This article is in memory of two men who died within six months of each other from Mesothelioma. Both men were exposed to asbestos at some point in their lives. One man worked in a shipyard. This man had a nagging cough and shortness of breath for a period of time. Finally he knew he had to see a doctor. He was diagnosed with meso and passed away in three weeks . . .
Meso is not to be messed with; what might seem as a “normal yet nagging cough” may be the first symptom of this cancer and the sooner you get in to see the doctor the greater chances you have in recovering. Let me spell this out for men in particular, men are either stubborn and will not see a doctor or think of themselves as wimps if they see the doctor – do not have this mentality if a cough is not getting better; there may be more at stake than a “cough” – it could be your life!
The following article is written by Tim Povtak, a staff writer for Asbestos.com. It is an important article and a MUST read for anyone who has been around or worked with asbestos. Again, the sooner the cancer is identified, the better chances of survival.
In memory of Rod and Mike. . .
Asbestos and What to Do With Related Disease
The use of asbestos dramatically reduced over recent decades, yet the incidence of asbestos-related diseases like mesothelioma cancer continues at a steady pace, making awareness more important than ever.
Like most cancers, mesothelioma can be treated more effectively if it is detected early, which has been difficult in the past because of an extremely long latency period and many of the first symptoms mirror less serious health issues.
It also is a rare cancer that many medical professionals, and even some oncologists, struggle to identify.
It can be anywhere from 10 years to 50 years after an exposure to asbestos before a person realizes something is wrong and gets diagnosed with the disease. Symptoms can include coughing, fatigue, shortness of breath and unexplained weight loss. Because the majority of patients are elderly, the symptoms often are not associated with a rare cancer, which delays an accurate diagnosis even further.
If there is a history of asbestos exposure – occupational exposure is the most common — coupled with these symptoms, a person should seek out a doctor with experience handling asbestos-related problems.
After a routine physical examination will come imaging tests – X-ray, MRI, or CT scan. If certain abnormalities are found, a PET scan may be recommended to look for potential cancerous metabolic activity.
If a scan uncovers problems where mesothelioma is typically seen, the process can move to various biopsies, which can further narrow down the diagnosis. If mesothelioma is suspected, it may then become crucial to see a specialist.
Mesothelioma typically attacks the lining surrounding a lung or the abdomen, stemming from the inhalation or ingestion of microscopic asbestos fibers which can be dormant for many years before causing the scarring that leads to the cancer growth.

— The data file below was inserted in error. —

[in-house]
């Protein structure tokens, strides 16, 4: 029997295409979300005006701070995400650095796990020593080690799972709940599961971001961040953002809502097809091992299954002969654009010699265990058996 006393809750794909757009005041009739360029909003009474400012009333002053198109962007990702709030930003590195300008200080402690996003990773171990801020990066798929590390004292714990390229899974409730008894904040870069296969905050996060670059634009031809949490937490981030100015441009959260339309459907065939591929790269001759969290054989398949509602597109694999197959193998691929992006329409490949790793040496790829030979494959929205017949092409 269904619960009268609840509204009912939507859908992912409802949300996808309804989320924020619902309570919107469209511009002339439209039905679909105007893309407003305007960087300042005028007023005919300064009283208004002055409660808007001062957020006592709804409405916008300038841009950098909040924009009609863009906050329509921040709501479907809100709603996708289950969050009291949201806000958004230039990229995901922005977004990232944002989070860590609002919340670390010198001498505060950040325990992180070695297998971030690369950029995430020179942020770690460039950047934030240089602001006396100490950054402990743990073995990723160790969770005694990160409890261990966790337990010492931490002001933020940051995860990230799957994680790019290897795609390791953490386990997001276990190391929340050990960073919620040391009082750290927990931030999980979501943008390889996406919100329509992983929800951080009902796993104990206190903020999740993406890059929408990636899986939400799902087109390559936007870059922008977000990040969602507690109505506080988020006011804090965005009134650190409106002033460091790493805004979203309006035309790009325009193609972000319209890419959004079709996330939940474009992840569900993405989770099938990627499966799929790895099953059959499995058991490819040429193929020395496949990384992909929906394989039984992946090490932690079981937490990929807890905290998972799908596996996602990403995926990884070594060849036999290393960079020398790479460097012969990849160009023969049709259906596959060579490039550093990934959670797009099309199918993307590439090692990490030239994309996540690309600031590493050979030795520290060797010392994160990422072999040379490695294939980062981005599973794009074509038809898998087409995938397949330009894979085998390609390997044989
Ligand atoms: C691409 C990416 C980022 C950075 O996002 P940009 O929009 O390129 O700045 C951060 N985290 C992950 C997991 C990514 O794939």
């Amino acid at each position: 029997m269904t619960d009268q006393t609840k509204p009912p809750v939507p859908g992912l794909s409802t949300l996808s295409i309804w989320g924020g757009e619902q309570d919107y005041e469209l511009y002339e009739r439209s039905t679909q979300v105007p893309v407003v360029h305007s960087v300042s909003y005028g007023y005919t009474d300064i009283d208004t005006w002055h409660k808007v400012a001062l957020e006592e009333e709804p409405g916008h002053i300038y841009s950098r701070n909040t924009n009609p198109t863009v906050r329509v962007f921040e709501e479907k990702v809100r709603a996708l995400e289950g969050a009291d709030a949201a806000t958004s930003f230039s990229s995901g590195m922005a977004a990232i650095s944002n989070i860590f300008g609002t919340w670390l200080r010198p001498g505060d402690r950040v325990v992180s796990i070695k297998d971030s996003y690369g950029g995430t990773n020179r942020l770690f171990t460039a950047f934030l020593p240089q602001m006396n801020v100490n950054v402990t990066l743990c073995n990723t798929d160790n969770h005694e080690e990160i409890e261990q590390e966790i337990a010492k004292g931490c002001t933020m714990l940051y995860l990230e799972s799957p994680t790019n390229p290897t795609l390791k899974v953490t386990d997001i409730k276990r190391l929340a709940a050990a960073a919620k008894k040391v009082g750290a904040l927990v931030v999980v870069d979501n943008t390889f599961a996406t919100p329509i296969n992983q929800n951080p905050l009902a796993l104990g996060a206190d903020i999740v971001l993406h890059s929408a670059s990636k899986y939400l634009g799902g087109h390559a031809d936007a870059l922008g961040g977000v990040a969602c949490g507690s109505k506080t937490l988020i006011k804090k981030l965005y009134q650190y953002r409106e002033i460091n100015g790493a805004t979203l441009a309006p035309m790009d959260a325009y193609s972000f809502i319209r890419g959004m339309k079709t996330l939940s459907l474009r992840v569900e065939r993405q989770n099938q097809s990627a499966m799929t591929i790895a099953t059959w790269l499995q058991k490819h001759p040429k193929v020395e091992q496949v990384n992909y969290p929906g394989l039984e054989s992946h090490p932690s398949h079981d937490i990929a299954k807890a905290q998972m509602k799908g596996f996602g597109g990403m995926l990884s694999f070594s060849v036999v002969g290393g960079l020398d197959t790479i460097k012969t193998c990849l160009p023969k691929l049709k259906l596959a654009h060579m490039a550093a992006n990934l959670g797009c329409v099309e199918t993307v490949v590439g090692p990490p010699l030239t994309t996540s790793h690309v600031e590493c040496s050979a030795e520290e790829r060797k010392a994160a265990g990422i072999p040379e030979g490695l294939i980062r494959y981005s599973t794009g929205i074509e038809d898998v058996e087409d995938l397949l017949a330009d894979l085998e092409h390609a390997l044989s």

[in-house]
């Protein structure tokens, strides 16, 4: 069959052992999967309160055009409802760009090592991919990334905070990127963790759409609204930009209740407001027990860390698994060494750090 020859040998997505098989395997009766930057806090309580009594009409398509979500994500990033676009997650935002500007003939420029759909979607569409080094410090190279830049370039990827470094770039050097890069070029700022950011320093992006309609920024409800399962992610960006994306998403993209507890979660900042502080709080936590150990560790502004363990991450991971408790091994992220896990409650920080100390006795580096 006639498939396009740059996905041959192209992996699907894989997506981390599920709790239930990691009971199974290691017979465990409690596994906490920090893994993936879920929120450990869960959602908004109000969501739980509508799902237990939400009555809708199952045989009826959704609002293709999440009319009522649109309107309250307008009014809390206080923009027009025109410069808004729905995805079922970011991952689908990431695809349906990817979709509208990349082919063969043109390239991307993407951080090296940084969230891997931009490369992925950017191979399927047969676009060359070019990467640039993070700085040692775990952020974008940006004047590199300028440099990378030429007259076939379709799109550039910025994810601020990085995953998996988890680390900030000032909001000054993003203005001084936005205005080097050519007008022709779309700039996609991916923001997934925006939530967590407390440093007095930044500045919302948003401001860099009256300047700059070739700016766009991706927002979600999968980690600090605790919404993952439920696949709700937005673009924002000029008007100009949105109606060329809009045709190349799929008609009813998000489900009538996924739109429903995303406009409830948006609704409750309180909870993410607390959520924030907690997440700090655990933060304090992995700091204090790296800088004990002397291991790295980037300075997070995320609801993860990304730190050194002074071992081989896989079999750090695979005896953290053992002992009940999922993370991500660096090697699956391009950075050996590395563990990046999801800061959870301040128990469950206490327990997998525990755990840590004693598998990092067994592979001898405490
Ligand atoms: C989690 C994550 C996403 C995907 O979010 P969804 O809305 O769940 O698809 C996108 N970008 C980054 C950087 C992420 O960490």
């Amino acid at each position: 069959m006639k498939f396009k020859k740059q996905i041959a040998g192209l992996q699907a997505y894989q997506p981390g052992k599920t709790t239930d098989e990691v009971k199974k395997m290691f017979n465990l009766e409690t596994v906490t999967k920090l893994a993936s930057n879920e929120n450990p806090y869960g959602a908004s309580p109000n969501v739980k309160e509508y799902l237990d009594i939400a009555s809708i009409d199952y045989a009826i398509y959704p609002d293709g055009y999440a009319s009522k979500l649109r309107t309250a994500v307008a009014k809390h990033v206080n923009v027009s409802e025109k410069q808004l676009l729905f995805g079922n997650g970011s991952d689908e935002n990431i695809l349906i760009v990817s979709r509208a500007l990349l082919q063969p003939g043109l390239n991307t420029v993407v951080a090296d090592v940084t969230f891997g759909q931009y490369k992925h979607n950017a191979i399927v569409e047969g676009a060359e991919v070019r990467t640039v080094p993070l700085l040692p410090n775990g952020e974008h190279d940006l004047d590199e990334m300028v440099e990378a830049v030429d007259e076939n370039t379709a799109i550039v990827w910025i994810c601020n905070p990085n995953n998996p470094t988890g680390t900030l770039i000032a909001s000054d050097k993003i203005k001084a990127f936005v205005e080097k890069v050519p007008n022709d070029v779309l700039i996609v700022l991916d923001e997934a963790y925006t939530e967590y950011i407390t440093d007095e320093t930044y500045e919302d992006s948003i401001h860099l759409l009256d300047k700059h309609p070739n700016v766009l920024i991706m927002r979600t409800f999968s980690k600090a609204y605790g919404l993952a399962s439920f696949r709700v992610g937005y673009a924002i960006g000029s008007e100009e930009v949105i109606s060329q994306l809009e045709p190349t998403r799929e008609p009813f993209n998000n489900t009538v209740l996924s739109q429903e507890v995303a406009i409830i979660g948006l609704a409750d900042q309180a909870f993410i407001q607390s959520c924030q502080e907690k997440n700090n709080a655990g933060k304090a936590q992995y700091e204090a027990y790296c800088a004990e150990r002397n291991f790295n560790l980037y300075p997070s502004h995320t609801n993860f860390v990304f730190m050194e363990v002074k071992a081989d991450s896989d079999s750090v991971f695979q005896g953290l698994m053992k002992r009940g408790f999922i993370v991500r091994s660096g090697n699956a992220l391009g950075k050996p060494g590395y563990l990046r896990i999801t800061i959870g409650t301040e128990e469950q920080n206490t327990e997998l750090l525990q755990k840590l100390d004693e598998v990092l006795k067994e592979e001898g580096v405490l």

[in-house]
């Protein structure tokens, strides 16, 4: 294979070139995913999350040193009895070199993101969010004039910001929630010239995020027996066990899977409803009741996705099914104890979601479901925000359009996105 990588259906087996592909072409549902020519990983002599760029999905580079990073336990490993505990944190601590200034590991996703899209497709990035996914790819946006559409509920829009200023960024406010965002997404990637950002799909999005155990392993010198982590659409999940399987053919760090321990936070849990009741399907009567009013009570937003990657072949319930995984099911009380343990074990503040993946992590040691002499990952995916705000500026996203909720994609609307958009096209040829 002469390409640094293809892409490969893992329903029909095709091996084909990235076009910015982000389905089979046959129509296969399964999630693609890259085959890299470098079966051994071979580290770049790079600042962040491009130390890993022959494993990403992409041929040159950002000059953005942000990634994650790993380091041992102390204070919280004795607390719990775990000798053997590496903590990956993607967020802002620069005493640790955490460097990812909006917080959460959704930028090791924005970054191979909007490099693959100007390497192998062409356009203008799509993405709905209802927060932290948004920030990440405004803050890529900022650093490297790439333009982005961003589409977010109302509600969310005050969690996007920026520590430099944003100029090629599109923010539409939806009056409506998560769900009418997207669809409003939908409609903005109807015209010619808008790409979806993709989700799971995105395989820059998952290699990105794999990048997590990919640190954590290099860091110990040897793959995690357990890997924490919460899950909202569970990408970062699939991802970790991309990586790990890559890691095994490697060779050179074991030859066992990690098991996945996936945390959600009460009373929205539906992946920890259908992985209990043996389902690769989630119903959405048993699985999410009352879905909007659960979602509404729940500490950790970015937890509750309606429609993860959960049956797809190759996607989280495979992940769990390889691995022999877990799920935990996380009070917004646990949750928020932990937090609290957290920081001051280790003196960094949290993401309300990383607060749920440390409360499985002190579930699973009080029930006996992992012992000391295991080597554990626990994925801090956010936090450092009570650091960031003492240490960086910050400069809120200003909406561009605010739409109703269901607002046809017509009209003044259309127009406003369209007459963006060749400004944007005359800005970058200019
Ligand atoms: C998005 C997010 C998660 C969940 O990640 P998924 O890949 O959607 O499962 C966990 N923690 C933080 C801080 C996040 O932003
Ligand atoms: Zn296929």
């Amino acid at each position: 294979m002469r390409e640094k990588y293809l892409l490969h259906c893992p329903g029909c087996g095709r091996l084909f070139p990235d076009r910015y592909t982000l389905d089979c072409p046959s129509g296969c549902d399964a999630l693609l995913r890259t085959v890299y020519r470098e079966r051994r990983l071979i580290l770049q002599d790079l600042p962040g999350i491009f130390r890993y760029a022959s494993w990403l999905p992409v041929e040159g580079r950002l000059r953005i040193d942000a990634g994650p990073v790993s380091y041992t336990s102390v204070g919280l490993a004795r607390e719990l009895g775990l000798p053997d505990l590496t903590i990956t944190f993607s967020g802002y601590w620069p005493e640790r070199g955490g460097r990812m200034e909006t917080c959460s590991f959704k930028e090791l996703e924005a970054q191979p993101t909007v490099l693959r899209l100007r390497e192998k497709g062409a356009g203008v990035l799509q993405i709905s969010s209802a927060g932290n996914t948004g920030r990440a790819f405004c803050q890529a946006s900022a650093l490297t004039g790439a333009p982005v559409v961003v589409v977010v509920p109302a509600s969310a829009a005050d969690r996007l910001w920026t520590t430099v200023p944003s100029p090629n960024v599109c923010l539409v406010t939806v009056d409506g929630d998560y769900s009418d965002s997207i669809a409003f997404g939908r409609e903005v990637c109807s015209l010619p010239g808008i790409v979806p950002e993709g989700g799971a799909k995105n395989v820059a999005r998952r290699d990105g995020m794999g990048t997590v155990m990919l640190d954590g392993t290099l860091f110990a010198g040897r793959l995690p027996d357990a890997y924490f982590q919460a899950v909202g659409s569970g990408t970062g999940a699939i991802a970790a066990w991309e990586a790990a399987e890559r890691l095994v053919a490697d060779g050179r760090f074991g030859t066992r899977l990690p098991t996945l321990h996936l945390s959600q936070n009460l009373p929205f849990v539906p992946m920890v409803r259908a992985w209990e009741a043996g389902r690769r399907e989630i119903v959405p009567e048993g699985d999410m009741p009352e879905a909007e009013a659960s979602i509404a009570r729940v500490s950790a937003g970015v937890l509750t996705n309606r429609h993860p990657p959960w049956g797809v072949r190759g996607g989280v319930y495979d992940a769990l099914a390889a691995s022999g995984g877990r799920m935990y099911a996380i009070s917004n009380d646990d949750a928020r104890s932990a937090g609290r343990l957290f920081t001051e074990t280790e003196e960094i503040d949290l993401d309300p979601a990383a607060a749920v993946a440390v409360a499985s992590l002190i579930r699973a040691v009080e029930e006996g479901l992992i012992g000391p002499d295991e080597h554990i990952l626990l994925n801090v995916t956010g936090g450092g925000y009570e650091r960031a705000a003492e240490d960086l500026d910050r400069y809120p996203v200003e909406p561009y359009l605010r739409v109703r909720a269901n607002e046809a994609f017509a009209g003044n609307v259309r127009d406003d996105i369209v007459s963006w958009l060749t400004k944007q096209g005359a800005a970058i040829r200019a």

Asbestos is a naturally occurring mineral that once was coveted throughout the world for its ability to strengthen, insulate and resist heat. It was used in myriad of ways, particularly by industry for commercial and residential construction.
Its use in America peaked in the mid-70s but declined steadily after its long-range toxicity became so well known. Although it’s not banned in the United States today, its use is regulated carefully. Its use from the 1970s, however, still is felt heavily because of that latency period and because it’s difficult to remove.
Asbestos remains prevalent in any structures built before 1980. It is especially dangerous when disturbed during any kind of renovation, reconstruction or demolition because the aging fibers easily become airborne.
Vigilance might be the best precaution today to avoid any potential problems. Older structures have asbestos almost everywhere. From the floor tiles to the walls and into the roofs, there are asbestos products. Use precautions anywhere there are renovations being done.
If you worked years ago anywhere asbestos was used, inform a doctor if the nagging cough or sudden shortening of breath persist. Mesothelioma often is accompanied by a grim prognosis – six to 18 months to live – but earlier detection and recently improved treatment regimens have allowed patients to live considerably longer.
Surgery is only an option if it has not yet spread. Too often, though, the diagnosis isn’t made until the disease has metastasized. It’s why the scientists and doctors today – even though asbestos is hardly used – are putting considerable effort into finding ways to detect it earlier. So stay vigilant.
Author bio: Tim Povtak is a staff writer for Asbestos.com. He has written about asbestos issues since 2011 following a distinguished career as a journalist.
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